What are the mean and standard deviation of {34, 98, 20, -1200, -90}?

Trevor Rush 2022-08-14 Answered
What are the mean and standard deviation of {34, 98, 20, -1200, -90}?
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Answers (2)

Jaxson White
Answered 2022-08-15 Author has 15 answers
Explanation:
Calculate the mean as the sum of the numbers divided by the number of observations
M e a n = 34 + 98 + 20 1200 90 5 = 227.6
Calculate the standard deviation as the square root of the sum of the squared difference each observation and the mean divided by the number of observations.
Standard deviation
= ( 34 227.6 ) 2 + ( 98 227.6 ) 2 + ( 20 227.6 ) 2 + ( 1200 227.6 ) 2 + ( 90 227.6 ) 2 5 = 489.9492
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balafiavatv
Answered 2022-08-16 Author has 2 answers
Data: S={34,98,20,-1200,-90}
Mean: s 5 = 227.6
Variance square differences are ( 34 ( 227.6 ) ) 2 = 68434.56
( 98 ( 227.6 ) ) 2 = 106015.36 , ( 20 ( 227.6 ) ) 2 = 61305.76 ,
( 1200 ( 227.6 ) ) 2 = 945561.76 , ( 90 ( 227.6 ) ) 2 = 18933.76
Average variance square differences is
σ 2 = 1200251.2 5 = 240050.24
Standard deviation is σ 2 = 489.9492
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New questions

Euclid's view and Klein's view of Geometry and Associativity in Group
One common item in the have a look at of Euclidean geometry (Euclid's view) is "congruence" relation- specifically ""congruence of triangles"". We recognize that this congruence relation is an equivalence relation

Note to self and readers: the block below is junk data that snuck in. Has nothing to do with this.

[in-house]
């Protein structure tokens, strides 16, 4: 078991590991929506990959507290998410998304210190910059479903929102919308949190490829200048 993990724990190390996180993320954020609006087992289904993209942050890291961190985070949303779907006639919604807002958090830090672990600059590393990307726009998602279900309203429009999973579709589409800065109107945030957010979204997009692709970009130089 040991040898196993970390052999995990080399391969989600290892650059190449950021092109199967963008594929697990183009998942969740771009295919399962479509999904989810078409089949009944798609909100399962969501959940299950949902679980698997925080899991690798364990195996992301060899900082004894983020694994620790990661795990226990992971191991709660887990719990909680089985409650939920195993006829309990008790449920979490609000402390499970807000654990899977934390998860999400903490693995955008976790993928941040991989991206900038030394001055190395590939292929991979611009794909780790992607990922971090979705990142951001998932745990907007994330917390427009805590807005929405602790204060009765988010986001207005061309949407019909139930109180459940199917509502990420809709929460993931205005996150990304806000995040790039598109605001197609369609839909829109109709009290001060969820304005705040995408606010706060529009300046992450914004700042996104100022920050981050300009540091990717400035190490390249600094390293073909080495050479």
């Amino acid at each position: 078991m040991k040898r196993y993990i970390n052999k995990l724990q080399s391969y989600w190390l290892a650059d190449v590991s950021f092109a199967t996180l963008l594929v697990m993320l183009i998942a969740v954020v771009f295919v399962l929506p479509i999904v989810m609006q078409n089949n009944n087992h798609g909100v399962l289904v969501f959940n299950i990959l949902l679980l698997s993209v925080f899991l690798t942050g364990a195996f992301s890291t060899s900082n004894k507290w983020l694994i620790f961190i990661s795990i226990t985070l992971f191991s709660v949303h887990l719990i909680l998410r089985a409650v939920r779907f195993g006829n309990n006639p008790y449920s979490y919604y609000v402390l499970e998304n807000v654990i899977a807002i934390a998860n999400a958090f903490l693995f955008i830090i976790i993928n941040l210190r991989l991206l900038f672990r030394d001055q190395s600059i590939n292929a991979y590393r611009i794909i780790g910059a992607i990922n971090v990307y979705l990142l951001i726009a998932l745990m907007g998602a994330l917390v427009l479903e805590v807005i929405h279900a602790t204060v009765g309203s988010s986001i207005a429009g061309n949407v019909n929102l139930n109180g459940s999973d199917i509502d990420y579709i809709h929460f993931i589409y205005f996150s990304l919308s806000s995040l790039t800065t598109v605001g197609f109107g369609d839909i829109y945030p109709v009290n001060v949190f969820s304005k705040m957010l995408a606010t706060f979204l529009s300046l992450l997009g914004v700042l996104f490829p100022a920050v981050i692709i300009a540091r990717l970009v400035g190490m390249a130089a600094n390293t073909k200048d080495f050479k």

Every triangle is congruent to itself
If triangle T 1 is congruent to triangle T 2 then T 2 is congruent to T 1 .
If T 1 is congruent to T 2 and T 2 is congruent to T 3 , then T 1 is congruent to T 3 .
This congruence relation (from Euclid's view) can be translated right into a relation coming from "organizations". allow I s o ( R 2 ) denote the set of all isometries of Euclidean plan (=distance maintaining maps from plane to itself). Then the above family members may be understood from Klein's view as:
∃ an identity element in I s o ( R 2 ) which takes every triangle to itself.
If g I s o ( R 2 ) is an element taking triangle T 1 to T 2 , then g 1 I s o ( R 2 ) which takes T 2 to T 1 .
If g I s o ( R 2 ) takes T 1 to T 2 and g I s o ( R 2 ) takes T 2 to T 3 then h g I s o ( R 2 ) which takes T 1 to T 3 .
One can see that in Klein's view, three axioms in the definition of group appear. But in the definition of "Group" there is "associativity", which is not needed in above formulation of Euclids view to Kleins view of grometry.
Question: What is the reason of introducing associativity in the definition of group? If we look geometry from Klein's view, does "associativity" of group puts restriction on geometry?